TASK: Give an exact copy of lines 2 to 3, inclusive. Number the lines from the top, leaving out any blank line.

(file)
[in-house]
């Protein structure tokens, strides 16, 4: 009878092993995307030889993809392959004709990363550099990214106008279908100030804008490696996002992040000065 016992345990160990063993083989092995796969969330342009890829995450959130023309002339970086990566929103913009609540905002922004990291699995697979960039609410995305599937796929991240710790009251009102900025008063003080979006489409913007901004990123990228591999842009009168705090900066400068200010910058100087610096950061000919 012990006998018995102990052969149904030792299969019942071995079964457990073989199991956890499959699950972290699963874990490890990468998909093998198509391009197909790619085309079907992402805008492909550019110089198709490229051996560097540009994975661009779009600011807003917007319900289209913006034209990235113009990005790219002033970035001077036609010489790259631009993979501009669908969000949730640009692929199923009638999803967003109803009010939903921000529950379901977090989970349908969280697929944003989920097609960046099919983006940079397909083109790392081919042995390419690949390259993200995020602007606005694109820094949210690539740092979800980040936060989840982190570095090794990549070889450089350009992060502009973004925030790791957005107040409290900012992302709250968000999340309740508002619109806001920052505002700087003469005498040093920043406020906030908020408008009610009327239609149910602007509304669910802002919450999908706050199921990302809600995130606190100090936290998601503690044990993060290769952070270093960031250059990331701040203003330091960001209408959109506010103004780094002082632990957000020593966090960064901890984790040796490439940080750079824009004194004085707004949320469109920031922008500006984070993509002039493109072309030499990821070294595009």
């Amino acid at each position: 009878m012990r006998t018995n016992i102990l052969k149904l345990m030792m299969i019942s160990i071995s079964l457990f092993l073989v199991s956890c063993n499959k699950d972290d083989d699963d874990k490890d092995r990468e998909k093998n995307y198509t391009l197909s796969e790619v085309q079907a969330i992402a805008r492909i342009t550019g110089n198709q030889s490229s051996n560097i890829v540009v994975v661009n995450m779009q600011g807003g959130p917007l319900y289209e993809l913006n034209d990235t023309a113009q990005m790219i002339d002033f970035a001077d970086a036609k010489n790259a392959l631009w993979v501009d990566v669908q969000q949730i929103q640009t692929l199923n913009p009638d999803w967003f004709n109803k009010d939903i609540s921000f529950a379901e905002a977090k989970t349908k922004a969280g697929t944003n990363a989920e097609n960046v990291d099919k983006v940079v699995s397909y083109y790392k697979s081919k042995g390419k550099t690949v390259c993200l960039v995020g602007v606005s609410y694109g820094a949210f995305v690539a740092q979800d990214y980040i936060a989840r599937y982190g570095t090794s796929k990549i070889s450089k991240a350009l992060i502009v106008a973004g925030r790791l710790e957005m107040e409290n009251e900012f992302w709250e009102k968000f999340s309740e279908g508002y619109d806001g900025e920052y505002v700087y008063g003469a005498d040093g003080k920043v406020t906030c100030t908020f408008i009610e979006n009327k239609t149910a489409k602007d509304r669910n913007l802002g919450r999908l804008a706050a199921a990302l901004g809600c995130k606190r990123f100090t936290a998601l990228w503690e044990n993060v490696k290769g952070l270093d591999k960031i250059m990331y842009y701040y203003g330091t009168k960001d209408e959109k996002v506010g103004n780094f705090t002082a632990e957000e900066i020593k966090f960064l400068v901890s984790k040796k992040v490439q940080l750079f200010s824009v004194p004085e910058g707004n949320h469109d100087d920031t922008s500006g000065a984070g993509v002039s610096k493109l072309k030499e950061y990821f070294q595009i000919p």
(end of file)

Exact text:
């Protein structure tokens, strides 16, 4: 009878092993995307030889993809392959004709990363550099990214106008279908100030804008490696996002992040000065 016992345990160990063993083989092995796969969330342009890829995450959130023309002339970086990566929103913009609540905002922004990291699995697979960039609410995305599937796929991240710790009251009102900025008063003080979006489409913007901004990123990228591999842009009168705090900066400068200010910058100087610096950061000919 012990006998018995102990052969149904030792299969019942071995079964457990073989199991956890499959699950972290699963874990490890990468998909093998198509391009197909790619085309079907992402805008492909550019110089198709490229051996560097540009994975661009779009600011807003917007319900289209913006034209990235113009990005790219002033970035001077036609010489790259631009993979501009669908969000949730640009692929199923009638999803967003109803009010939903921000529950379901977090989970349908969280697929944003989920097609960046099919983006940079397909083109790392081919042995390419690949390259993200995020602007606005694109820094949210690539740092979800980040936060989840982190570095090794990549070889450089350009992060502009973004925030790791957005107040409290900012992302709250968000999340309740508002619109806001920052505002700087003469005498040093920043406020906030908020408008009610009327239609149910602007509304669910802002919450999908706050199921990302809600995130606190100090936290998601503690044990993060290769952070270093960031250059990331701040203003330091960001209408959109506010103004780094002082632990957000020593966090960064901890984790040796490439940080750079824009004194004085707004949320469109920031922008500006984070993509002039493109072309030499990821070294595009």
């Amino acid at each position: 009878m012990r006998t018995n016992i102990l052969k149904l345990m030792m299969i019942s160990i071995s079964l457990f092993l073989v199991s956890c063993n499959k699950d972290d083989d699963d874990k490890d092995r990468e998909k093998n995307y198509t391009l197909s796969e790619v085309q079907a969330i992402a805008r492909i342009t550019g110089n198709q030889s490229s051996n560097i890829v540009v994975v661009n995450m779009q600011g807003g959130p917007l319900y289209e993809l913006n034209d990235t023309a113009q990005m790219i002339d002033f970035a001077d970086a036609k010489n790259a392959l631009w993979v501009d990566v669908q969000q949730i929103q640009t692929l199923n913009p009638d999803w967003f004709n109803k009010d939903i609540s921000f529950a379901e905002a977090k989970t349908k922004a969280g697929t944003n990363a989920e097609n960046v990291d099919k983006v940079v699995s397909y083109y790392k697979s081919k042995g390419k550099t690949v390259c993200l960039v995020g602007v606005s609410y694109g820094a949210f995305v690539a740092q979800d990214y980040i936060a989840r599937y982190g570095t090794s796929k990549i070889s450089k991240a350009l992060i502009v106008a973004g925030r790791l710790e957005m107040e409290n009251e900012f992302w709250e009102k968000f999340s309740e279908g508002y619109d806001g900025e920052y505002v700087y008063g003469a005498d040093g003080k920043v406020t906030c100030t908020f408008i009610e979006n009327k239609t149910a489409k602007d509304r669910n913007l802002g919450r999908l804008a706050a199921a990302l901004g809600c995130k606190r990123f100090t936290a998601l990228w503690e044990n993060v490696k290769g952070l270093d591999k960031i250059m990331y842009y701040y203003g330091t009168k960001d209408e959109k996002v506010g103004n780094f705090t002082a632990e957000e900066i020593k966090f960064l400068v901890s984790k040796k992040v490439q940080l750079f200010s824009v004194p004085e910058g707004n949320h469109d100087d920031t922008s500006g000065a984070g993509v002039s610096k493109l072309k030499e950061y990821f070294q595009i000919p």